You Say You Want Some Evolution?
After almost 10 years of mandated XBRL reporting, we are ready to realize all of the benefits that this type of detail data can provide to us. We have seen the technology that exists out there and we really want it. We need it, actually, as the world evolves around us and we experience increasing pressure to be more efficient and savvy in parsing, analyzing and communicating financial information. The introduction of the smartphone and portable device demonstrated how quickly the power of technology can transform process efficiently and how easily new technology can be adopted - even by someone who is not typically tech-savvy (or is, maybe, old-school).
The bar has been raised for financial reporting. Old-School has some skills, increased confidence with technology and a building anticipation that is ready for the next evolution in financial reporting. Champions of XBRL reporting did a good job of selling us on the potential power of XBRL data to transform our capabilities of financial research and analysis. And, we're ready to start using it.
Well, it's here. I've seen it. And, it is mind-blowing!
...IN WITH THE NEW: Financial Disclosure Research Evolves
WOW! Is an understated reaction to the capabilities of idaciti, a financial data research and visualization platform, that puts the ability at your fingertips to quickly compile data from EDGAR and non-EDGAR filings, beyond that of XBRL data, including data contained in textual formats like SEC Comment Letters, Earnings Releases, MD&A disclosures and financial statement footnotes.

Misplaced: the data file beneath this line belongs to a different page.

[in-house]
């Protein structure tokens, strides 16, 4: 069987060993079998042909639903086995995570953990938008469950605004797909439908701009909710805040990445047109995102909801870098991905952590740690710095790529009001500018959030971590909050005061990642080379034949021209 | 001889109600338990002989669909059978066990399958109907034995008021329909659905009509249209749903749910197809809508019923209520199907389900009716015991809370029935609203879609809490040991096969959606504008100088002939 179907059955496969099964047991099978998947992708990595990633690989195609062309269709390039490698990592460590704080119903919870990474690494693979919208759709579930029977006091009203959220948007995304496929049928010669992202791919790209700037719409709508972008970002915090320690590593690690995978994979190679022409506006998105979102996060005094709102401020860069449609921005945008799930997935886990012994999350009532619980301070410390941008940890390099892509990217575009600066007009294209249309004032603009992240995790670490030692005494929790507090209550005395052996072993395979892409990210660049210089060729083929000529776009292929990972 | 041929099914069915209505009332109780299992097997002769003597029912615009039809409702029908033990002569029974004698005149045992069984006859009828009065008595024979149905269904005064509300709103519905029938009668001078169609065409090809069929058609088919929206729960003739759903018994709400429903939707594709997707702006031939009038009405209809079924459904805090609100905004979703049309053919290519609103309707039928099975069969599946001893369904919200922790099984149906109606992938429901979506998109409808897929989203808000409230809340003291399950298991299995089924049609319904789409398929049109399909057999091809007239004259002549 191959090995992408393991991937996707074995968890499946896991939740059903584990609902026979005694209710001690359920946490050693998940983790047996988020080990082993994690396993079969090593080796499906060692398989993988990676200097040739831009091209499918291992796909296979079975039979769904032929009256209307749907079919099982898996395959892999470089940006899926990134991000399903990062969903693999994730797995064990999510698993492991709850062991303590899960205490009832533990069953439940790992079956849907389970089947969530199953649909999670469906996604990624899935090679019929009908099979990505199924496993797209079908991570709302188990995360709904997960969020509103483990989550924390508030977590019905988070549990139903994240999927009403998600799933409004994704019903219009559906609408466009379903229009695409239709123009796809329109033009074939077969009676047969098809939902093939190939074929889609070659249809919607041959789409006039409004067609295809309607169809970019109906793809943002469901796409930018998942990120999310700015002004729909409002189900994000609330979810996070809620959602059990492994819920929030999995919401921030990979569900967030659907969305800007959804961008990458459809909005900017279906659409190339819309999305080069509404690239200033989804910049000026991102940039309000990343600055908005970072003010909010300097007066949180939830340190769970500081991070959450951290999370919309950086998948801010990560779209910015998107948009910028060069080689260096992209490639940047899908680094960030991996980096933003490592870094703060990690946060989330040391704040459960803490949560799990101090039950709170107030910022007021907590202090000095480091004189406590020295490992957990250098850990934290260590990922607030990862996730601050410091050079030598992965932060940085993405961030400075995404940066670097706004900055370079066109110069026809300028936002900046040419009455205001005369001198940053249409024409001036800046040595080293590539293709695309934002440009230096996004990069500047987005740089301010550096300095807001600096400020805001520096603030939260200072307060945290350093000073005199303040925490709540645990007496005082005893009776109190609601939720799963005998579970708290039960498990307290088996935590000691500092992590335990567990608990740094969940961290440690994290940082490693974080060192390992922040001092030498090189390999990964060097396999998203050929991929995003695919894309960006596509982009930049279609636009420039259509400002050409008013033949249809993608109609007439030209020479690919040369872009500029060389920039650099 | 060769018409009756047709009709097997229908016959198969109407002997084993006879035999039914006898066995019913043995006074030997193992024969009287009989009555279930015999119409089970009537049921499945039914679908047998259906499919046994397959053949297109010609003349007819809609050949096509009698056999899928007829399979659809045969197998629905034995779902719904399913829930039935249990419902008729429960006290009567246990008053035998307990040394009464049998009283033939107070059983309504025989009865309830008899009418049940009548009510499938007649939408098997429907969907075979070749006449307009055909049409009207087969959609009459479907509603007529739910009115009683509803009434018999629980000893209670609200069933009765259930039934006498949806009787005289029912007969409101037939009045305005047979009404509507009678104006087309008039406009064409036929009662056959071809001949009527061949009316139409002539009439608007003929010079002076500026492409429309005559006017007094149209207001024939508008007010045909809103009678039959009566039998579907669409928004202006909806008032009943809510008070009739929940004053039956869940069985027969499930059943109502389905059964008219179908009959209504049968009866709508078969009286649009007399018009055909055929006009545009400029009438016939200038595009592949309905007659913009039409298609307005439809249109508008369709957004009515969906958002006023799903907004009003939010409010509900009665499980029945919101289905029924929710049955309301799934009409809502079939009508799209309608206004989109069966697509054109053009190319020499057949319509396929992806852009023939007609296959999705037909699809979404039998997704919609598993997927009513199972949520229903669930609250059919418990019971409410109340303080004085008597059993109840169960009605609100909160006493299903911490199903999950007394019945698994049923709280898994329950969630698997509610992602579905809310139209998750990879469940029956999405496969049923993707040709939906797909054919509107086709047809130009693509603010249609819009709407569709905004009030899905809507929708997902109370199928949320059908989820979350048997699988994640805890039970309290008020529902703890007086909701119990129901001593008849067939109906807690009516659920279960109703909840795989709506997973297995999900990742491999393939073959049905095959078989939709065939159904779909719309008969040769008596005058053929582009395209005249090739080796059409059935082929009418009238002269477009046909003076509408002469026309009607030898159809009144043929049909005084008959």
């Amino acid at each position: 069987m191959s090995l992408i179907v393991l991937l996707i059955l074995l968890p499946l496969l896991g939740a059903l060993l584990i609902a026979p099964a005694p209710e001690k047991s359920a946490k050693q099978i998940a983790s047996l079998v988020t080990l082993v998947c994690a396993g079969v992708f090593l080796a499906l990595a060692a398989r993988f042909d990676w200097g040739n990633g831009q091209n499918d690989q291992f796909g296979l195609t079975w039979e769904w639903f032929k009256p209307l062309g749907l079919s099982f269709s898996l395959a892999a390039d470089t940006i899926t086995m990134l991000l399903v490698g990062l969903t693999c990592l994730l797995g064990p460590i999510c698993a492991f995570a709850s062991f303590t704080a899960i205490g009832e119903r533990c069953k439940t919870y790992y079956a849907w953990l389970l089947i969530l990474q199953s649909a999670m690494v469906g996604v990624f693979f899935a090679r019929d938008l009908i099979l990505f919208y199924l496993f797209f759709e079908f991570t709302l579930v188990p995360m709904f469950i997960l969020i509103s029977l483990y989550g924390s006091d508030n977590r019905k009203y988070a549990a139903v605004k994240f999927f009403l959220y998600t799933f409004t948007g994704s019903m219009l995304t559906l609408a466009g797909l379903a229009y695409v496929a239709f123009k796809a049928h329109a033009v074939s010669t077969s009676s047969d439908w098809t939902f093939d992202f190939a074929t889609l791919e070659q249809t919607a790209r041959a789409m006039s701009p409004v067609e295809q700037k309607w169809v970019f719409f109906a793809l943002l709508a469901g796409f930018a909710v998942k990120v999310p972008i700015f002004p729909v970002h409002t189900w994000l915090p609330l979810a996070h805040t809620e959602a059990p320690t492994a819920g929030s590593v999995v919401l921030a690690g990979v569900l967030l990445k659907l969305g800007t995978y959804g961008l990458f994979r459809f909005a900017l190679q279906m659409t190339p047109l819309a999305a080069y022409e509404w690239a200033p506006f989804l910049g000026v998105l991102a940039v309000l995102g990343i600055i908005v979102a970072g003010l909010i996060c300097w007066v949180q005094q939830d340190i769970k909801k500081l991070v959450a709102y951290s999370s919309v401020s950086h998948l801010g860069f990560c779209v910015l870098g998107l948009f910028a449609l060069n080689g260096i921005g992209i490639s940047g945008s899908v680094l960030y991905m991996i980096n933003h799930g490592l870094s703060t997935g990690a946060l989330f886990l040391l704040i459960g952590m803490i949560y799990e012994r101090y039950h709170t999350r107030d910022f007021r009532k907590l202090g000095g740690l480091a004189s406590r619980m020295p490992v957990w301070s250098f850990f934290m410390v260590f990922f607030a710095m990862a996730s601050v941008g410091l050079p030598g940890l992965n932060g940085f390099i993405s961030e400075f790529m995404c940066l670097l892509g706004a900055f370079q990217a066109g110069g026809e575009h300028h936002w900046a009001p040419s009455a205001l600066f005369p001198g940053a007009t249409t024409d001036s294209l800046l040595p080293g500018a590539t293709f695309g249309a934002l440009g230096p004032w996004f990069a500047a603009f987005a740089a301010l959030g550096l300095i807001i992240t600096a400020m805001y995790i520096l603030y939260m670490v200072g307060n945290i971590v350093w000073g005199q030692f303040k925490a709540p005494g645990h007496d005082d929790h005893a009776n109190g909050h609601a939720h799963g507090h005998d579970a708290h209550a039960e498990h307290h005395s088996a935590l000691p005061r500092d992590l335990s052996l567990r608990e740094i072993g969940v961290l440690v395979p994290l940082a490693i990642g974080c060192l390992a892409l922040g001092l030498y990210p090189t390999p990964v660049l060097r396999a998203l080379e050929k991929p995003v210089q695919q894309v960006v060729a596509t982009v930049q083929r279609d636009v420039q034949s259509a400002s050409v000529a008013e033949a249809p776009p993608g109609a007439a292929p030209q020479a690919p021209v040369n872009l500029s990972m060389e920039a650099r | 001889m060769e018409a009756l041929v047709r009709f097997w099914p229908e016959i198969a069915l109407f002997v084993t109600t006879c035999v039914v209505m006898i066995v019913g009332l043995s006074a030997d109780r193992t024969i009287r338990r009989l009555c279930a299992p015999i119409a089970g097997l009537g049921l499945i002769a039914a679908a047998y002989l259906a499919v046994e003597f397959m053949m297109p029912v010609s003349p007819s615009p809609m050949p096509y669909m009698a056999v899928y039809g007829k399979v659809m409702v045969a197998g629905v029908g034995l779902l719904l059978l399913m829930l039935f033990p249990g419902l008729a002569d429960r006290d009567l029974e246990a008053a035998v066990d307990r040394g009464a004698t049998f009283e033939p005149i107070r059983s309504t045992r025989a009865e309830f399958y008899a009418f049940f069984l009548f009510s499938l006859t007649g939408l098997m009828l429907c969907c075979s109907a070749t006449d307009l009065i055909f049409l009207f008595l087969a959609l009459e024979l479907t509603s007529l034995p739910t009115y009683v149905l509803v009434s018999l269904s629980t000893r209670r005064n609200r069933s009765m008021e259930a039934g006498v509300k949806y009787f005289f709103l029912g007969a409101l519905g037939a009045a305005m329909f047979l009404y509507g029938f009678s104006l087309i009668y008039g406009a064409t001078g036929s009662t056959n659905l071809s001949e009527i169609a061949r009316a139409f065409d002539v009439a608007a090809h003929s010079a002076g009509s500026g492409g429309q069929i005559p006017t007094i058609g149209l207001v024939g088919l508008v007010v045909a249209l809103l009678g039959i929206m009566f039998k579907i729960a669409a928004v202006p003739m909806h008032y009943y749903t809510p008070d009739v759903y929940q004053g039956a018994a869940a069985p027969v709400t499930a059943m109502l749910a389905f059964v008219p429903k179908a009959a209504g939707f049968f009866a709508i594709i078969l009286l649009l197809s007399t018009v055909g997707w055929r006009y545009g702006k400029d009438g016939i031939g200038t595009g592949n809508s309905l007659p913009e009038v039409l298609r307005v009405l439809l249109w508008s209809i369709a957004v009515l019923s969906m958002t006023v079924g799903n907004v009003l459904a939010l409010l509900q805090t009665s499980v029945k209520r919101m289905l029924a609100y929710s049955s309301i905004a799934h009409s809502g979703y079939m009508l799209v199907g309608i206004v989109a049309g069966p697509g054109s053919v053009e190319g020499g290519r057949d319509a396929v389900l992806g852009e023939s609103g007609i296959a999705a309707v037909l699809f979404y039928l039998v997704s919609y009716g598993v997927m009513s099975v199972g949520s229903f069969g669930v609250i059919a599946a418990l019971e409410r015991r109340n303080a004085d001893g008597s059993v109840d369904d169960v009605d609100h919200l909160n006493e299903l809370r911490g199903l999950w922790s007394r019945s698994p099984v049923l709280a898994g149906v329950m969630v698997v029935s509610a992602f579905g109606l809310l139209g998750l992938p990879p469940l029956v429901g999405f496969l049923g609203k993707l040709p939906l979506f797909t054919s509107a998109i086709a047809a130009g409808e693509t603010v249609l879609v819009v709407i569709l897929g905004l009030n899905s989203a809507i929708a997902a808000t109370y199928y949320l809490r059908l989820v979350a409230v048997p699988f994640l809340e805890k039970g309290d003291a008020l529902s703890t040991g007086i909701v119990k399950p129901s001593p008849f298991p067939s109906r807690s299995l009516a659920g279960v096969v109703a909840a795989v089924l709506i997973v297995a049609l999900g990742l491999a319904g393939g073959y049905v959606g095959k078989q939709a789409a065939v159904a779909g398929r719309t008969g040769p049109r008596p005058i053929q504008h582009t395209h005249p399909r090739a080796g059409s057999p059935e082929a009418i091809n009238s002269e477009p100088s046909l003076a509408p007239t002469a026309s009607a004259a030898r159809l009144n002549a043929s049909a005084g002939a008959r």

So, research and analysis of financial disclosures contained in filings to the SEC which once took hours to complete by the old-school research practice of performing an Internet search on the topic, and did not necessarily provide comfort that the data returned was comprehensive or accurate, can now be done in a matter of seconds with idaciti’s financial data software.
Think about how much time you could save and pain you could avoid in the near future with the hefty upcoming financial disclosure requirements for FASB’s new revenue recognition standard, ASC 606, and accounting for leases under ASU 2016-02 (Topic 842)! Yes, there are early adopters who have already filed some excellent examples of these new financial disclosure requirements. Wouldn't it be nice to have have the entire population of these examples at your fingertips in a matter of seconds? Well, you can.
One simple query in idaciti can give you information on financial disclosures, financial statement presentation AND any kind of financial analysis of respective data. Did I say ‘WOW!’ already?
Go from Old-School to So-Cool. Easy.